How Social Media Can Shape a Girl’s Body Image

Tech Talk 008

For years, parents have worried about the unrealistic way women are depicted in media, advertising, pop culture and even video games. Social media poses different challenges, largely because girls themselves are creating and commenting on their own images. This gives them tremendous power — and makes them hugely vulnerable. On platforms like Instagram, Facebook, Snapchat and Twitter, appearance can become a competitive sport as girls vie for emojis, likes and followers.

Selfies push girls to compare themselves with peers at their prettiest, and it doesn’t take long to figure out that the fastest way to get more likes is to be thin, skilled with make-up, dressed in revealing clothing or positioned in a provocative pose.

A recent survey by Common Sense Media found that, among teens who post online, 35 percent are worried about being tagged in unattractive photos, 27 percent feel anxious about their appearance in posted photos and a quarter take it personally when their photos are ignored.

Parents may not be able to dominate social media conversations about appearance, but they can and should comment. Girls need to hear from mothers who have come to terms with their own body issues and fathers who appreciate women for more than their faces and figures. Here are some things to keep in mind.

Don’t dismiss. For better or worse, people judge each other based on how they present themselves physically, so your daughter’s concerns about her looks are valid. And for girls who constantly see images that have been filtered and Photoshopped to match an ideal, puberty’s curves and pimples can feel like a crisis. Help your daughter think clearly about how much she allows herself to be influenced by what others think of her looks. Encourage her not to empower those who aren’t deserving. Help her understand that integrity, intelligence, sense of humor and compassion are more important than appearance.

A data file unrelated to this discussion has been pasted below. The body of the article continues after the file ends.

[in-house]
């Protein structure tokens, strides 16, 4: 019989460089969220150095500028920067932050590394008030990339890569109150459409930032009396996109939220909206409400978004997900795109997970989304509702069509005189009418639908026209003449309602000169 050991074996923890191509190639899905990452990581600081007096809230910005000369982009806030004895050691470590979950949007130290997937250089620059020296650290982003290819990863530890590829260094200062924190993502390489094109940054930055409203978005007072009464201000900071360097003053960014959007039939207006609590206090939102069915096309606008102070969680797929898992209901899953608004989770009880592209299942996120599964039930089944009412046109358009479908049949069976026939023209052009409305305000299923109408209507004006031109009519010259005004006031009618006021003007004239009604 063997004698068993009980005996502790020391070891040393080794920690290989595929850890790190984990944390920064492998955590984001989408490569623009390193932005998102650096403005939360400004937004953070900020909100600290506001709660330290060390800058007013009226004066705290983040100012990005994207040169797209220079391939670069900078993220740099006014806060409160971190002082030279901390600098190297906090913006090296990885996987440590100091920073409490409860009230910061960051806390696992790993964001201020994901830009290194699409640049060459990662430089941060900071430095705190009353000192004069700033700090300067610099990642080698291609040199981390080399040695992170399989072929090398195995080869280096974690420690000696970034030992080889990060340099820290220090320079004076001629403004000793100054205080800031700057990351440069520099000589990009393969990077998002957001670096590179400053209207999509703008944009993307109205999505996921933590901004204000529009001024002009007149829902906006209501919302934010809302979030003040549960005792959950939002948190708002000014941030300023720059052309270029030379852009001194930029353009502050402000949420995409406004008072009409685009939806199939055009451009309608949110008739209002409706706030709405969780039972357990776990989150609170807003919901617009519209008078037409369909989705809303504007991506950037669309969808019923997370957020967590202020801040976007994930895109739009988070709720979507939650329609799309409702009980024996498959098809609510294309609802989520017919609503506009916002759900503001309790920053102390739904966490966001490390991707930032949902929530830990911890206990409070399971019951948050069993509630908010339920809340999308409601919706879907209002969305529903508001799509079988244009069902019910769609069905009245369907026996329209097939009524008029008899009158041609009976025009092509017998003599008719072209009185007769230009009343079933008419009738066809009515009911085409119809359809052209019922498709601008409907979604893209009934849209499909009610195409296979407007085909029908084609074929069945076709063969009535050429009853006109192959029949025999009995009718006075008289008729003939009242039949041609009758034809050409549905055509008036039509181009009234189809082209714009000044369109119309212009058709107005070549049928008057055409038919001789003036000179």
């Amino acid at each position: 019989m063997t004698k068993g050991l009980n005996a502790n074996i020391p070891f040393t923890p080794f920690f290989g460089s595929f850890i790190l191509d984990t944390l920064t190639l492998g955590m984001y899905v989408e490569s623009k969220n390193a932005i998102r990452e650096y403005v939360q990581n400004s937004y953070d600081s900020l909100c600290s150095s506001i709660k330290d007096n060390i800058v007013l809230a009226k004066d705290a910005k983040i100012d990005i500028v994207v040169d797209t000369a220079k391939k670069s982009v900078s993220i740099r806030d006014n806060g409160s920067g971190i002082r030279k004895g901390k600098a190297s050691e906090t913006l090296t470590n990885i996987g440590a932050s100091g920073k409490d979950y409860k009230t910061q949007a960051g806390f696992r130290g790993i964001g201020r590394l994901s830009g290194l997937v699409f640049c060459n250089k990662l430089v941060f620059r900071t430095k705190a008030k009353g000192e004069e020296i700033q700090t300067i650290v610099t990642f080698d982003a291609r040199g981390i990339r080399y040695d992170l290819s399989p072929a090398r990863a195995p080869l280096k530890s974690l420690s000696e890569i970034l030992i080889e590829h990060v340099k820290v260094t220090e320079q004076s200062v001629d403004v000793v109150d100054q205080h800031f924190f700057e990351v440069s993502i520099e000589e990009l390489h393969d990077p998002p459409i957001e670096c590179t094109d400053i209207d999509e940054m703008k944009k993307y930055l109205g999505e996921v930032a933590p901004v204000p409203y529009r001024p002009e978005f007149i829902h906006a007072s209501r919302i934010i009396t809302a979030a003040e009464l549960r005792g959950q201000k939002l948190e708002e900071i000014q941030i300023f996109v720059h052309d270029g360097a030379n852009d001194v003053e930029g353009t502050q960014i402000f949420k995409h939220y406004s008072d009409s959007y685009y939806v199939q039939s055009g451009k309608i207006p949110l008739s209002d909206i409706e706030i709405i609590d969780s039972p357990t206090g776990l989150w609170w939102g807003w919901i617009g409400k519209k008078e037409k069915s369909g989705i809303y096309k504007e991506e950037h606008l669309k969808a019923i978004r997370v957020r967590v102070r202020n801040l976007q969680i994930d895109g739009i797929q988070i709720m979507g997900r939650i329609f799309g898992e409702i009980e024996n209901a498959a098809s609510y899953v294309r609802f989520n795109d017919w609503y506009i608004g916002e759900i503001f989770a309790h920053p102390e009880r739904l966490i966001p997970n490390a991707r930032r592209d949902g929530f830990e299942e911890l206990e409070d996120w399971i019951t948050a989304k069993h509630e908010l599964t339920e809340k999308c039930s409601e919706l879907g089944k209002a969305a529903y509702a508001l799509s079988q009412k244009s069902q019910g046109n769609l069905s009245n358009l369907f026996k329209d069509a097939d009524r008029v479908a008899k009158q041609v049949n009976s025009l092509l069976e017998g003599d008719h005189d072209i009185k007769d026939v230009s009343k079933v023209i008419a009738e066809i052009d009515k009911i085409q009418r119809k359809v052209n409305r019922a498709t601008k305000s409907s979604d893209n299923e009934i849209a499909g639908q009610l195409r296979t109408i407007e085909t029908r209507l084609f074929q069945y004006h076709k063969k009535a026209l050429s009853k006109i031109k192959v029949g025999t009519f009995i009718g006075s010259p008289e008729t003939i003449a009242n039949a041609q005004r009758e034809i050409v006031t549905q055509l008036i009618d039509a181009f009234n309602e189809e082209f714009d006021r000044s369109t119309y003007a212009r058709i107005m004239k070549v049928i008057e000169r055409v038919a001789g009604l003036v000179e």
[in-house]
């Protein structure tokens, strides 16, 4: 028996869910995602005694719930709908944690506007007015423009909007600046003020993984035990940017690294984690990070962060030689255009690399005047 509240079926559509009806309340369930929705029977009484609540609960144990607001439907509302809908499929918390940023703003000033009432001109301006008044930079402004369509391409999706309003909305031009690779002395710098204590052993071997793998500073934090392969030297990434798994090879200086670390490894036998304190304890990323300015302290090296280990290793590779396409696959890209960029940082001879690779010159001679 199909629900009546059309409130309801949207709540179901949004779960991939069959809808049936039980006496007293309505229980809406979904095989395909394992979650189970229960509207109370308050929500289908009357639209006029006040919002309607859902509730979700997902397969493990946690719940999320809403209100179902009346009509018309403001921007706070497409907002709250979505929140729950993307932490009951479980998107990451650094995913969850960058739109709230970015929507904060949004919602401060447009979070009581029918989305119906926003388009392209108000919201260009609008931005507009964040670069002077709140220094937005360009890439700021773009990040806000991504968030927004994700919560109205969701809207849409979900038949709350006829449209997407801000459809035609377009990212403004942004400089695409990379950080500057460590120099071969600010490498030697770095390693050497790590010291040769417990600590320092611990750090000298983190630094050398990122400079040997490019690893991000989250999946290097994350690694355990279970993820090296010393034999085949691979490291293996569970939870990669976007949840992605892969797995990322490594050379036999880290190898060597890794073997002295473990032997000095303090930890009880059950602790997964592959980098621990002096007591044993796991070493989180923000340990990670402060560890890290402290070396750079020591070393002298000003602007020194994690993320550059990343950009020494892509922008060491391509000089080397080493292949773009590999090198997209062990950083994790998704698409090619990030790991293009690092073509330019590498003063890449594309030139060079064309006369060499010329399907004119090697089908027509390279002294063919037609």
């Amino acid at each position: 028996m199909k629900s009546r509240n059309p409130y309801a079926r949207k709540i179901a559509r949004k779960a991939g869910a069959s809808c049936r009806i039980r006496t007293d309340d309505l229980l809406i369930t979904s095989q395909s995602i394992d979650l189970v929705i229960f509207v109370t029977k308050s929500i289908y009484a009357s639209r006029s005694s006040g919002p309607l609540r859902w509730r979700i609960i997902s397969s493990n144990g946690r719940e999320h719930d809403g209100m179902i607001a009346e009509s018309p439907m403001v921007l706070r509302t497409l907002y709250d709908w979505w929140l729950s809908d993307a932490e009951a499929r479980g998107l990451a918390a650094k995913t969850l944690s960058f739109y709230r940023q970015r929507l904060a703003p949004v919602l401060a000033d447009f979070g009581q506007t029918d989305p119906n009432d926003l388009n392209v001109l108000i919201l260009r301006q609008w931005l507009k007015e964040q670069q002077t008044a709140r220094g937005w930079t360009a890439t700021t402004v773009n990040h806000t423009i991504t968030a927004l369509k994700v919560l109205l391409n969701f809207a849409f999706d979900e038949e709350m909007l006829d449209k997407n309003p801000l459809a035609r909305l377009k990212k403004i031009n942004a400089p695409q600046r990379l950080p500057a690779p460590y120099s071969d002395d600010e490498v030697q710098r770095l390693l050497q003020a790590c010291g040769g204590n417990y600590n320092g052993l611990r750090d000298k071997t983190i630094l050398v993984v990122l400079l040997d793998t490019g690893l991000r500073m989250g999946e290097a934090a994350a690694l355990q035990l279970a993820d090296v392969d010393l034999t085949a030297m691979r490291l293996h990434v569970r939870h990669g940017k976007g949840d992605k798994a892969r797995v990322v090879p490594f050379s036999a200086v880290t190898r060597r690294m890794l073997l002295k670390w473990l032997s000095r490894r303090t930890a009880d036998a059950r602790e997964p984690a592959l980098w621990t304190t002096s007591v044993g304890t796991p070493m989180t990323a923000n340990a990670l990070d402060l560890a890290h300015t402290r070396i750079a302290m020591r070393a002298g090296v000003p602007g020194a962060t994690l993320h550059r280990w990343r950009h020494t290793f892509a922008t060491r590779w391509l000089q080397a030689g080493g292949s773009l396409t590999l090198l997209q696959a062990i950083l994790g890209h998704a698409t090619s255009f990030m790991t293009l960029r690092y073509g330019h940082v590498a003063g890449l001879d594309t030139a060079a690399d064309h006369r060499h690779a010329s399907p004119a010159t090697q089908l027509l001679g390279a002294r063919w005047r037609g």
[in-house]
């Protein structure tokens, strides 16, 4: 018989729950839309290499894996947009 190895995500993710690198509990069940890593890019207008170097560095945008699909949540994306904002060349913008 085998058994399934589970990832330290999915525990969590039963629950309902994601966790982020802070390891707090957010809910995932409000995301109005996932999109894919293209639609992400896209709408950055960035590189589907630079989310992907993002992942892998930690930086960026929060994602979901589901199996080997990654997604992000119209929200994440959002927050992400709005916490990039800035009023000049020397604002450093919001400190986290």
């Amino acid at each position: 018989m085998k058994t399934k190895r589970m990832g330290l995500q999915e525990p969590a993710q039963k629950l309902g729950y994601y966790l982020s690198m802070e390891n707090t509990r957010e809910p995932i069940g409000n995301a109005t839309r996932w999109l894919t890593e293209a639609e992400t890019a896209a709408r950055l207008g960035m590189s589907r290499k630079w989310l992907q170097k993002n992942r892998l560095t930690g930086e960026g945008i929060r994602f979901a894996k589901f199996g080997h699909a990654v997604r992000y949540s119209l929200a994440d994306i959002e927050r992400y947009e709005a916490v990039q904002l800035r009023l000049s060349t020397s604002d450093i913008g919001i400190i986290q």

Be aware of the awful. Yes, there really are pro-anorexia (“pro-ana”) and thinspiration (“thinspo”) websites that encourage girls to starve themselves and praise them when they post emaciated photos. Yes, girls post “Am I pretty?” videos on YouTube and, perhaps unsurprisingly, attract the attention of trolls. Yes, there are apps like Hot or Not that exist simply to rate the physical attractiveness of users. Although many girls are turned off by these sites, others are susceptible to their appeal.

Point out possibilities. Social media gives girls opportunities to find allies who will encourage them to be themselves without conforming to others’ ideas about how they should look. Some girls even post “uglyselfies” — unadorned photos of themselves that mock conventional ideas about beauty. Others post photos that emphasize accomplishments or insights instead of appearance.

Critique photos. A photo can capture a “real” moment or it can be a performance. Talk to your daughter about how she chooses the photos she decides to post online. What is she trying to express about herself? What kinds of editing techniques does she use and why? What kind of feedback does she hope to get? How will she feel if people misunderstand what she is trying to communicate?

Filter feedback. Teens long for peer feedback — as long as it is positive. Negative comments can be crushing, so parents need to help children develop defenses. Rather than accepting hostile or cruel comments as objectively “true,” teach kids to understand them as a reflection of the other person’s state of mind. People who are happy with themselves don’t feel the need to attack others. Encourage your child to be constructive in her own comments — supporting and encouraging other girls instead of tearing them down.

Get real. Positive role models have an enormous effect on kids. Surround her with female role models — grandmas and aunts, teachers and coaches, your own colleagues and friends. Talk about the accomplishments of these women and the qualities you admire in them.

Carolyn Jabs raised three computer-savvy kids, including one with special needs. Visit to read more of her columns.


Categories: Health, Health & Wellness, Health and Development, Mental Health, SK Health & Wellness, Tweens and Teens